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Showing posts from September, 2013

Sorry I missed you...

This is another post in a series on currently used survey design features that could be "relabeled" as adaptive. I think it is helpful to relabel for a couple of reasons. 1) It demonstrates a kind of feasibility of the approach, and 2) it would help us think more rigorously about these design options (for example, if we think about refusal conversions as a treatment within a sequence of treatments, we may design better experiments to test various ways of conducting conversions).

The design feature I'm thinking of today has to do with a card that interviewers leave behind sometimes when no one is home at a face-to-face contact attempt. The card says "Sorry I missed you..." and explains the study and that we will be trying to contact them.

Interviewers decide when to leave these cards. In team meetings with interviewers, I heard a lot of different strategies that interviewers use with these cards. For instance, one interviewer said she leaves them every time, eve…

Are Call Limits Adaptive?

In the same vein as previous posts, I'm continuing to think about current practices that might be recast as adaptive.

Call limits are a fairly common practice. But they are also, at least for projects that I have worked on, notoriously difficult to implement. For example, it may happen that when project targets for numbers of interviews are not being met, then these limits will be violated.

We might even argue that since the timing of the calls is not always well regulated, that it is difficult to claim that cases have received equal treatments prior to reaching the limit. For example, three calls during the same hour is not likely to be as effective as three calls placed on different days and times of day. Yet they would both reach a three-call limit. [As an aside, it might make more sense to place a lower-limit on "next call" propensities estimated from models that include information about the timings of the call, as Kreuter and Kohler do here.]

In any event, subject …

Again on Refusal Conversions

This isn't a technique that gets much attention. I can think of three articles on the topic. I know of one article (Fuse and Xie, 2007)that investigates refusal conversions in telephone surveys and collects information (observations) from interviewers. And I just googled another one (Beullens, et al., 2010) that investigates the effects of time between initial refusal and first converstion attempt.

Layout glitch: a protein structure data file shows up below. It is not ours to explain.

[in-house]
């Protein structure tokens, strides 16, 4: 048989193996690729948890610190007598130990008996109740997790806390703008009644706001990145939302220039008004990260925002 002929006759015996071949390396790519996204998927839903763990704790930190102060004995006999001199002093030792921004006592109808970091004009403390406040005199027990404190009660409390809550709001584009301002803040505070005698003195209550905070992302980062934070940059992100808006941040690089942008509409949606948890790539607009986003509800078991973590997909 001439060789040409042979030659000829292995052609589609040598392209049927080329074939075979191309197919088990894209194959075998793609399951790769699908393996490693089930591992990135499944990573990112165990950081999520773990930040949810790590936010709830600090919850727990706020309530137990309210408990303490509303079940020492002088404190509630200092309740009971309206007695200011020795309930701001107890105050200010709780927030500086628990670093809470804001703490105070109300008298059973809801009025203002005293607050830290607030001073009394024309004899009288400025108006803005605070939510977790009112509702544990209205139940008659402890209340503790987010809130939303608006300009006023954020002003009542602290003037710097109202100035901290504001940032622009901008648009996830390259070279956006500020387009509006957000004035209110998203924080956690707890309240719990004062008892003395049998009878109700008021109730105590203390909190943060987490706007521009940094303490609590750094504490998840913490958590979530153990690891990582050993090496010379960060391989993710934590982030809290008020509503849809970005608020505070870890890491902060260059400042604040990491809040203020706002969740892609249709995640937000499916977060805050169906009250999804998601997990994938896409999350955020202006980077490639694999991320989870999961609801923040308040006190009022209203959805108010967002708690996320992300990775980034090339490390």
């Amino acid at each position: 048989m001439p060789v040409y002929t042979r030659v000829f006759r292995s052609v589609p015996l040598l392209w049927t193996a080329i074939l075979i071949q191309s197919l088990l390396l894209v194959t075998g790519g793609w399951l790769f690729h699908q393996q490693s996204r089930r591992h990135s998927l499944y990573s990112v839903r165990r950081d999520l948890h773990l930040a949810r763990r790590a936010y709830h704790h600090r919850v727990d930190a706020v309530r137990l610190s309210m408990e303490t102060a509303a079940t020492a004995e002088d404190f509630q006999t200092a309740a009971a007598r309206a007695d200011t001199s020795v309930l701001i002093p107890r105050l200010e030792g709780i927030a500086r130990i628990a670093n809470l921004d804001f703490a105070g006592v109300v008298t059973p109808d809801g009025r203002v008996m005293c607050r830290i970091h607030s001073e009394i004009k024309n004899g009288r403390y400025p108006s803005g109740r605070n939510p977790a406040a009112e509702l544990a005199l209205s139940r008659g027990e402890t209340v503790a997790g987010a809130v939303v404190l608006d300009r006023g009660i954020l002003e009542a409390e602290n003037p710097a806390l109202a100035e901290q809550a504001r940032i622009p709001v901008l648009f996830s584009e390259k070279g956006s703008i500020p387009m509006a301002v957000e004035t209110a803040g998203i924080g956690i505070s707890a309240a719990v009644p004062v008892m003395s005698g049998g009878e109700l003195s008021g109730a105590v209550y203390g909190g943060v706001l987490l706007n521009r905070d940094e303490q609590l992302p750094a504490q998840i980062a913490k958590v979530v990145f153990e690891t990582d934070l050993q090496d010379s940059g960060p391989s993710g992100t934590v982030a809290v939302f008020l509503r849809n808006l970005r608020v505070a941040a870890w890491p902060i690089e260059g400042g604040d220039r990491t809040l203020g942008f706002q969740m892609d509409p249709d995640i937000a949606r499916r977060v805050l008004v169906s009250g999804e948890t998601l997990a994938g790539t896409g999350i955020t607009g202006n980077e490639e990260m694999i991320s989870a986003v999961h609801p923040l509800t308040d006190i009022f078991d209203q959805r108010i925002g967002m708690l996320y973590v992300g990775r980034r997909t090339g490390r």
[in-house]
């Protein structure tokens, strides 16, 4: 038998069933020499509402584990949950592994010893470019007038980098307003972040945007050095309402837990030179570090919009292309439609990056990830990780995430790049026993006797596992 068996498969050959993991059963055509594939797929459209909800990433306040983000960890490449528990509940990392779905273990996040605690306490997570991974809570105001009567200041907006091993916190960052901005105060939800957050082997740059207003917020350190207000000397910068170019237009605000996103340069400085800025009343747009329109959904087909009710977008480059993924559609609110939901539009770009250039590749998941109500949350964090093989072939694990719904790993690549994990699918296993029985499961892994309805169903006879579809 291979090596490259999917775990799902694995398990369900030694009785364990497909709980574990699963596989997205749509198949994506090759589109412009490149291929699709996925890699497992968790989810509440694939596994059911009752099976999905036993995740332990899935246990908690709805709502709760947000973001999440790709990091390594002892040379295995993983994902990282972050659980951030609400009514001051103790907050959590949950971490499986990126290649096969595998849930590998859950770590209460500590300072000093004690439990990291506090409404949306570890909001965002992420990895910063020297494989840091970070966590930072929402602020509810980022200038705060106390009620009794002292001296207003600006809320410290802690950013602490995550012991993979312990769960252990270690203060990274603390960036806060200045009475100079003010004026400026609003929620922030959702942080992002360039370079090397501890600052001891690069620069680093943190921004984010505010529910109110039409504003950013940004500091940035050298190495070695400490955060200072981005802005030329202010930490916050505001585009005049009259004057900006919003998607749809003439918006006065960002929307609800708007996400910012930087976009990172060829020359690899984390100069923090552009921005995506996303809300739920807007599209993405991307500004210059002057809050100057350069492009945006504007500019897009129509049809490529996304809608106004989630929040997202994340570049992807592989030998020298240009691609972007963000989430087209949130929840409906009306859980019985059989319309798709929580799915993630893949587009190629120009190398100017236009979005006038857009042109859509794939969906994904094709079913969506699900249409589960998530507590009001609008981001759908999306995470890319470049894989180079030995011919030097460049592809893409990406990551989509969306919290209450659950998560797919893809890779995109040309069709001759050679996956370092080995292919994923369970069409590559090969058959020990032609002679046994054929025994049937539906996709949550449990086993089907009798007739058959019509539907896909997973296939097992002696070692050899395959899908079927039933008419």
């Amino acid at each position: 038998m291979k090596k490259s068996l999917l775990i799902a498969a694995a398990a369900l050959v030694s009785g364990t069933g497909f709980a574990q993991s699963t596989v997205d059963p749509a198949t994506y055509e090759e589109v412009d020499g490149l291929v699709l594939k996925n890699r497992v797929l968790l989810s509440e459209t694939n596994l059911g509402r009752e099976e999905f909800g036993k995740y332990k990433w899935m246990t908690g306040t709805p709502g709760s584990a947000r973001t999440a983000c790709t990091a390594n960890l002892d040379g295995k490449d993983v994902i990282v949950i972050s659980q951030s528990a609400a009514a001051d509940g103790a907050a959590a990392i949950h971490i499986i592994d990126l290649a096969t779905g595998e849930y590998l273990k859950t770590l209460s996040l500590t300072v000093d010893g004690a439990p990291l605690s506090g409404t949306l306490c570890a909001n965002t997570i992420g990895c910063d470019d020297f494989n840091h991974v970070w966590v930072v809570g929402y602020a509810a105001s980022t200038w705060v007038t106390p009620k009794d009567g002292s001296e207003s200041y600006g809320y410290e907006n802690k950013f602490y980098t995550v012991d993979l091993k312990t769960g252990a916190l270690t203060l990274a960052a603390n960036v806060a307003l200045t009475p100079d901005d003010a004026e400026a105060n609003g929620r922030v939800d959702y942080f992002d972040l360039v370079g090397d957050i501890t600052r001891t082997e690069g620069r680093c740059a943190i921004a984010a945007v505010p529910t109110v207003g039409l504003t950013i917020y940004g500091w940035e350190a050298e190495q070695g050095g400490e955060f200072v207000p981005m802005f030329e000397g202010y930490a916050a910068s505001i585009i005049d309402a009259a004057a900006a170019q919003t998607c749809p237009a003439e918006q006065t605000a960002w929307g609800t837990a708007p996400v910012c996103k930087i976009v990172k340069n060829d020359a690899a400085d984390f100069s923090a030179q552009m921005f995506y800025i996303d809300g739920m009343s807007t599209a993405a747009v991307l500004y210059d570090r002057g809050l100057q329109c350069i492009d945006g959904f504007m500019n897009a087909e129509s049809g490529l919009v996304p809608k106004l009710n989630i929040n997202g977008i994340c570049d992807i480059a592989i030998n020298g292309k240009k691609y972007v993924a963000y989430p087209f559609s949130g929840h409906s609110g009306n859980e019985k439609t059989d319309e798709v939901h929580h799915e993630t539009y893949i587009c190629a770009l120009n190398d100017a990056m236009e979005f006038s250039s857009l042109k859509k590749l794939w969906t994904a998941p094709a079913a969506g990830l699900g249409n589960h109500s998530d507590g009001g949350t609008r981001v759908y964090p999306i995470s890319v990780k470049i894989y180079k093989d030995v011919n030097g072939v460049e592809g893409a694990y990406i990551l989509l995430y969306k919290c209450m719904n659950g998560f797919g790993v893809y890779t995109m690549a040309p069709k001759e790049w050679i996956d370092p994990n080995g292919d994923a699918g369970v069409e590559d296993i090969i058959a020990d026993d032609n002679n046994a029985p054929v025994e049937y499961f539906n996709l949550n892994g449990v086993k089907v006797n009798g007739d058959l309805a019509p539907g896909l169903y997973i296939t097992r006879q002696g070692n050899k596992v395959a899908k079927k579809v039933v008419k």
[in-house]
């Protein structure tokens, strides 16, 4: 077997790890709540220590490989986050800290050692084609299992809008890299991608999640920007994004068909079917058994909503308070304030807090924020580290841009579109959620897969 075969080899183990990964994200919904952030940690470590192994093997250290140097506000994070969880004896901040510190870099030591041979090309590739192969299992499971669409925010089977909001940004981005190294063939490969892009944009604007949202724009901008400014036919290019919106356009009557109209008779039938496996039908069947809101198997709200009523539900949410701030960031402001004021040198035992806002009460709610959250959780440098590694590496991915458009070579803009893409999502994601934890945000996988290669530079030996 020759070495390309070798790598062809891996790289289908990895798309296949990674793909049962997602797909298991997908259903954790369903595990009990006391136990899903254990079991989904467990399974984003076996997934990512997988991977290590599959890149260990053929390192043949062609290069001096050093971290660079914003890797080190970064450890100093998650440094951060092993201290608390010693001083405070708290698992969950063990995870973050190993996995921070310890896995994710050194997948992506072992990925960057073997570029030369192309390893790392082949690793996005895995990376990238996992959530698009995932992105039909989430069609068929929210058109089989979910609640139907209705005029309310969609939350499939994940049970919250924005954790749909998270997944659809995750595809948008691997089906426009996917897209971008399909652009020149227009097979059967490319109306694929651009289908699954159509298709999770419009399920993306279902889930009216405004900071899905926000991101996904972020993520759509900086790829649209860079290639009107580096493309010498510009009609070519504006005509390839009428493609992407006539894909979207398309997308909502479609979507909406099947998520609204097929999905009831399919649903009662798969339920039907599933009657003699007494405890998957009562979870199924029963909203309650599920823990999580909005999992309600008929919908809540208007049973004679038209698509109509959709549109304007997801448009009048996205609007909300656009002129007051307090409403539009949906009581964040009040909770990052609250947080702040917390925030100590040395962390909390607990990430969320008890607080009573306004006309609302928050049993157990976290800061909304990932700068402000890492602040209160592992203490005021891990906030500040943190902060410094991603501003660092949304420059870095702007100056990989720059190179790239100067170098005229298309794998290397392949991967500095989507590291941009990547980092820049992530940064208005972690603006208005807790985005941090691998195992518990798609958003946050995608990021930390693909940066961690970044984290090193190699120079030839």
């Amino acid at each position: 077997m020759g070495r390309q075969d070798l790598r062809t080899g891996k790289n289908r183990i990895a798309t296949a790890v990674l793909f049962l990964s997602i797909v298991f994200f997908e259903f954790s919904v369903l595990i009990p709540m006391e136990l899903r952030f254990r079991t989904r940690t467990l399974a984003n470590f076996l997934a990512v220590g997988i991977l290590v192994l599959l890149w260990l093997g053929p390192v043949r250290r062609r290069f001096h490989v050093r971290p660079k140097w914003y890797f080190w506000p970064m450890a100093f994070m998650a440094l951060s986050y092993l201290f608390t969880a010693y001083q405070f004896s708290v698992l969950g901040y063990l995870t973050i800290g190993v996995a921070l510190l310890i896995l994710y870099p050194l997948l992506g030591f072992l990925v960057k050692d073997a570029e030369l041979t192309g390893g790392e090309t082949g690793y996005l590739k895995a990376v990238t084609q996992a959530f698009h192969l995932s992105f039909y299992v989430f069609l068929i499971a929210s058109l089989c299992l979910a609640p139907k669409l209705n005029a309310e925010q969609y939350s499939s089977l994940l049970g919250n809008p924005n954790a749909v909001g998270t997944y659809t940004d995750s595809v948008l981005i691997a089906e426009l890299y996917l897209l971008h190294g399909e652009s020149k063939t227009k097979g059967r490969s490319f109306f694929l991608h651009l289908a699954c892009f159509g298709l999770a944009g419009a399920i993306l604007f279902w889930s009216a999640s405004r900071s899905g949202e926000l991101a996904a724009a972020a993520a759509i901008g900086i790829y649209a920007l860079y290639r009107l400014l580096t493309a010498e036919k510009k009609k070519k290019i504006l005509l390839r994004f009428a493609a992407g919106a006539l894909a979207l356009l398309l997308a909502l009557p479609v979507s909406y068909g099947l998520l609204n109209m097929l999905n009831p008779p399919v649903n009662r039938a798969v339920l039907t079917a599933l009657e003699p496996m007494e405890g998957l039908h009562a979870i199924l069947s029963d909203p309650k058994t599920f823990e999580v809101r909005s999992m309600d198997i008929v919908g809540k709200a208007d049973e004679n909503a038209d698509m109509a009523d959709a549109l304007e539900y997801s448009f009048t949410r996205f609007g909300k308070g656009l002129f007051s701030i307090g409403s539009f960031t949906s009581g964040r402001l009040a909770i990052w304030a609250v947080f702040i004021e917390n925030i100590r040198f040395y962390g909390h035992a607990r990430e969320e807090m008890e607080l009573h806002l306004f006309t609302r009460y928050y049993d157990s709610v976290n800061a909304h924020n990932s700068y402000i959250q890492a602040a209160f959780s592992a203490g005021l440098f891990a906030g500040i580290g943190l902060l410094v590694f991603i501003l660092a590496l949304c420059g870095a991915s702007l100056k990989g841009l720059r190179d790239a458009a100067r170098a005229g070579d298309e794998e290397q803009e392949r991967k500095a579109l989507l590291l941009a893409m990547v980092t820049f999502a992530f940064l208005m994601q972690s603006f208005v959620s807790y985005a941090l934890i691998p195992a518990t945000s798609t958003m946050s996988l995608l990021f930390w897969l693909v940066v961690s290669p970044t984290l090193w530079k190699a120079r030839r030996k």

There is a third article (Burton, et al. 2006) on refusal conversions in panel studies. This one adds another element in that a key consideration is whether refusers that are converted will remain in the panel in subsequent waves. This problem seems to fit really well into the sequential decisionmaking framework. The decision is at which waves, for any given case that refuses, should you try a refusal conversion. You might, for instance, optimize the expected number of responses (completed interviews) over a certain number of waves. Or, you might maximize other measures of data quality.

Are Refusal Conversions "Adaptive?"

I have two feelings about talking about adaptive or responsive designs. The first feeling is that these are new concepts, so we need to invent new methods to implement them. The second feeling is that although these are new concepts, we can point to actual things that we have always (or for a long time) done and say, "that's an example of this new concept" that existed before the concept had been formalized.

I think refusal conversions are a good example. We never really applied the same protocol to all cases. Some cases got a tailored or adaptive design feature. The rule is something like this: if the case refuses to complete the interview, then change the interviewer, make another attempt, and offer a higher incentive.

I'm trying to think systematically about these kinds of examples. Some are trivial ("if there is no answer on the first call attempt, then make a second attempt"). But others may not be. The more of these we can root out, the more we can fo…